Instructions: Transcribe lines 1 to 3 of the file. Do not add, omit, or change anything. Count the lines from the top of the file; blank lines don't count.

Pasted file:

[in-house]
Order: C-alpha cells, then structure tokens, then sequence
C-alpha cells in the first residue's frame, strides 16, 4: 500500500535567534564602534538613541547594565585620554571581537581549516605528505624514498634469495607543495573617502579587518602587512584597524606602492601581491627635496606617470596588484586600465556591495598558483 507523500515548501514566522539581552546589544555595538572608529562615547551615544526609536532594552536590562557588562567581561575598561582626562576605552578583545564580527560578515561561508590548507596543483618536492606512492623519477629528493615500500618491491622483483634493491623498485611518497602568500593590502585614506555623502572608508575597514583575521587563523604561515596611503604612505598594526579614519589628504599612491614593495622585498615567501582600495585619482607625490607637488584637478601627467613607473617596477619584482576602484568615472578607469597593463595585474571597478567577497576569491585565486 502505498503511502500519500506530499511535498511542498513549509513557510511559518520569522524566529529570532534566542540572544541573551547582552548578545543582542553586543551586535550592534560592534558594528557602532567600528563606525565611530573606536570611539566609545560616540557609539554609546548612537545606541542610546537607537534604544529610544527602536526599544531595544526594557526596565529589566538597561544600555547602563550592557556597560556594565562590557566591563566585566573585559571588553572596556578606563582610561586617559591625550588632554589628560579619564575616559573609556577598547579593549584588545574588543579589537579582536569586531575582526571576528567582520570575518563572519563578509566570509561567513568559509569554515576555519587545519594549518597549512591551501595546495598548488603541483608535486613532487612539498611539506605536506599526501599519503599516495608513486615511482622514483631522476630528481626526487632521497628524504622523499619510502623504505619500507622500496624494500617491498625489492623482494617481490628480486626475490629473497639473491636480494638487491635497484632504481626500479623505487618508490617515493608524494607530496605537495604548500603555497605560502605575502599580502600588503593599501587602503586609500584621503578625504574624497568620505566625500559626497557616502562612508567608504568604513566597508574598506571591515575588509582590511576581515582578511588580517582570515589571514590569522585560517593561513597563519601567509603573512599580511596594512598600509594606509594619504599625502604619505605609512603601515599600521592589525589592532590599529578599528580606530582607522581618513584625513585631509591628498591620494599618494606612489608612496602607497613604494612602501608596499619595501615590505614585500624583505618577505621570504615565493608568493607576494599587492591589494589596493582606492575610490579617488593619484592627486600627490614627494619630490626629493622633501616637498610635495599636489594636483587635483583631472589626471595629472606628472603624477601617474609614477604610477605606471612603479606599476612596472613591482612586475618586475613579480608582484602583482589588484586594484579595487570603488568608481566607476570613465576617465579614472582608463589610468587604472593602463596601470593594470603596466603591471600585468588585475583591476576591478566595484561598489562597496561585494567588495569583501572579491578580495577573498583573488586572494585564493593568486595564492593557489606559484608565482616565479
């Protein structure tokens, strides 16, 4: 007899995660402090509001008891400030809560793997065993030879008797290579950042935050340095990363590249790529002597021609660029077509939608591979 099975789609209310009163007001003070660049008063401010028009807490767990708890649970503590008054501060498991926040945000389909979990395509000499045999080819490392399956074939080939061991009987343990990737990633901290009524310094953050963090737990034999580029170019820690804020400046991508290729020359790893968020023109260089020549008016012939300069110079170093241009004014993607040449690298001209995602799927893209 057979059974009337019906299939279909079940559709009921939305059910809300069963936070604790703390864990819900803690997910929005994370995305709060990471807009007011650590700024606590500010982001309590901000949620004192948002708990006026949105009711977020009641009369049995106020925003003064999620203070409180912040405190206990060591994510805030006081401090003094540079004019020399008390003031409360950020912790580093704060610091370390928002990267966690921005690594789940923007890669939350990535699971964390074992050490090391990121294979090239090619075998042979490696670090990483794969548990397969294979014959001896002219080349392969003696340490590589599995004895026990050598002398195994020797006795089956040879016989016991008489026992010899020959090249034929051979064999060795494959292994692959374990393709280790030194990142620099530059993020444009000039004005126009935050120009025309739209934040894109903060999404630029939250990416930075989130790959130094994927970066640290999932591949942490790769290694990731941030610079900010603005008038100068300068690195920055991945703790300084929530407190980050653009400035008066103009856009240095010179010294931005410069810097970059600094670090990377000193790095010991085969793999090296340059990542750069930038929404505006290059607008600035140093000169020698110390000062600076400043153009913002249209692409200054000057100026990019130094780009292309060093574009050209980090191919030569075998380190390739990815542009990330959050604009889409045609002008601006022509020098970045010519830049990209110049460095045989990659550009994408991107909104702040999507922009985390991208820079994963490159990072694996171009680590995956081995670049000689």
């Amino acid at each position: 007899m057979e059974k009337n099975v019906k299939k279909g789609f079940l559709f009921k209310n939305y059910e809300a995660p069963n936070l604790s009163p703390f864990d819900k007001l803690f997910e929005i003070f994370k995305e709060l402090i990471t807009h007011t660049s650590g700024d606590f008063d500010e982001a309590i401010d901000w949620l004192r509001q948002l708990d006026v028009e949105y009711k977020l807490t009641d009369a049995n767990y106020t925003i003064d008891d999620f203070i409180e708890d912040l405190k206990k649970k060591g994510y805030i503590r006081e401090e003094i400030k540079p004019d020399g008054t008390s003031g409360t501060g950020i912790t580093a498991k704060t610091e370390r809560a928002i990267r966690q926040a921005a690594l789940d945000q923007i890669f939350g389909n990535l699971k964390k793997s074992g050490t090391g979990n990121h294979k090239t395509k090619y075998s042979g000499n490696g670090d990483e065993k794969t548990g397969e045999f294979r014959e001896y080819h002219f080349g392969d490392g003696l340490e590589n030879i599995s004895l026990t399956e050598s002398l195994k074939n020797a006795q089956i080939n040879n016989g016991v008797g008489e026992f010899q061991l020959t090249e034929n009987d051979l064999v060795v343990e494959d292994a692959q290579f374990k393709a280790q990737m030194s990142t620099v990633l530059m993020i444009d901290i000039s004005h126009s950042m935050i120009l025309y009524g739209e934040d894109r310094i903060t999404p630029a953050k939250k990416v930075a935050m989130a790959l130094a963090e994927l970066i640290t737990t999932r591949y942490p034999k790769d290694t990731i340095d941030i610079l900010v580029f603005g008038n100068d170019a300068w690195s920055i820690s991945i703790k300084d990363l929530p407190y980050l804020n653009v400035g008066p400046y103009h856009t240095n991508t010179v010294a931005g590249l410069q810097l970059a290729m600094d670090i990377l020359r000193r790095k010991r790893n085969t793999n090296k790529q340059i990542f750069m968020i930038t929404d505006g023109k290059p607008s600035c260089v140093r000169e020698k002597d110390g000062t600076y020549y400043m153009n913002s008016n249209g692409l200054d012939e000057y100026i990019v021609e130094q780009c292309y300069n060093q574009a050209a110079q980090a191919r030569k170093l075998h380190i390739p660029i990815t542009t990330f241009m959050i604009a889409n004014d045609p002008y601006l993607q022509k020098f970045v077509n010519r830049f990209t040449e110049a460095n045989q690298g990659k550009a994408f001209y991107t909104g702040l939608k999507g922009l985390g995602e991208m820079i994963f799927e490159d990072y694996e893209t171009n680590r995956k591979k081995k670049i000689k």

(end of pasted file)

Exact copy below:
[in-house]
Order: C-alpha cells, then structure tokens, then sequence
C-alpha cells in the first residue's frame, strides 16, 4: 500500500535567534564602534538613541547594565585620554571581537581549516605528505624514498634469495607543495573617502579587518602587512584597524606602492601581491627635496606617470596588484586600465556591495598558483 507523500515548501514566522539581552546589544555595538572608529562615547551615544526609536532594552536590562557588562567581561575598561582626562576605552578583545564580527560578515561561508590548507596543483618536492606512492623519477629528493615500500618491491622483483634493491623498485611518497602568500593590502585614506555623502572608508575597514583575521587563523604561515596611503604612505598594526579614519589628504599612491614593495622585498615567501582600495585619482607625490607637488584637478601627467613607473617596477619584482576602484568615472578607469597593463595585474571597478567577497576569491585565486 502505498503511502500519500506530499511535498511542498513549509513557510511559518520569522524566529529570532534566542540572544541573551547582552548578545543582542553586543551586535550592534560592534558594528557602532567600528563606525565611530573606536570611539566609545560616540557609539554609546548612537545606541542610546537607537534604544529610544527602536526599544531595544526594557526596565529589566538597561544600555547602563550592557556597560556594565562590557566591563566585566573585559571588553572596556578606563582610561586617559591625550588632554589628560579619564575616559573609556577598547579593549584588545574588543579589537579582536569586531575582526571576528567582520570575518563572519563578509566570509561567513568559509569554515576555519587545519594549518597549512591551501595546495598548488603541483608535486613532487612539498611539506605536506599526501599519503599516495608513486615511482622514483631522476630528481626526487632521497628524504622523499619510502623504505619500507622500496624494500617491498625489492623482494617481490628480486626475490629473497639473491636480494638487491635497484632504481626500479623505487618508490617515493608524494607530496605537495604548500603555497605560502605575502599580502600588503593599501587602503586609500584621503578625504574624497568620505566625500559626497557616502562612508567608504568604513566597508574598506571591515575588509582590511576581515582578511588580517582570515589571514590569522585560517593561513597563519601567509603573512599580511596594512598600509594606509594619504599625502604619505605609512603601515599600521592589525589592532590599529578599528580606530582607522581618513584625513585631509591628498591620494599618494606612489608612496602607497613604494612602501608596499619595501615590505614585500624583505618577505621570504615565493608568493607576494599587492591589494589596493582606492575610490579617488593619484592627486600627490614627494619630490626629493622633501616637498610635495599636489594636483587635483583631472589626471595629472606628472603624477601617474609614477604610477605606471612603479606599476612596472613591482612586475618586475613579480608582484602583482589588484586594484579595487570603488568608481566607476570613465576617465579614472582608463589610468587604472593602463596601470593594470603596466603591471600585468588585475583591476576591478566595484561598489562597496561585494567588495569583501572579491578580495577573498583573488586572494585564493593568486595564492593557489606559484608565482616565479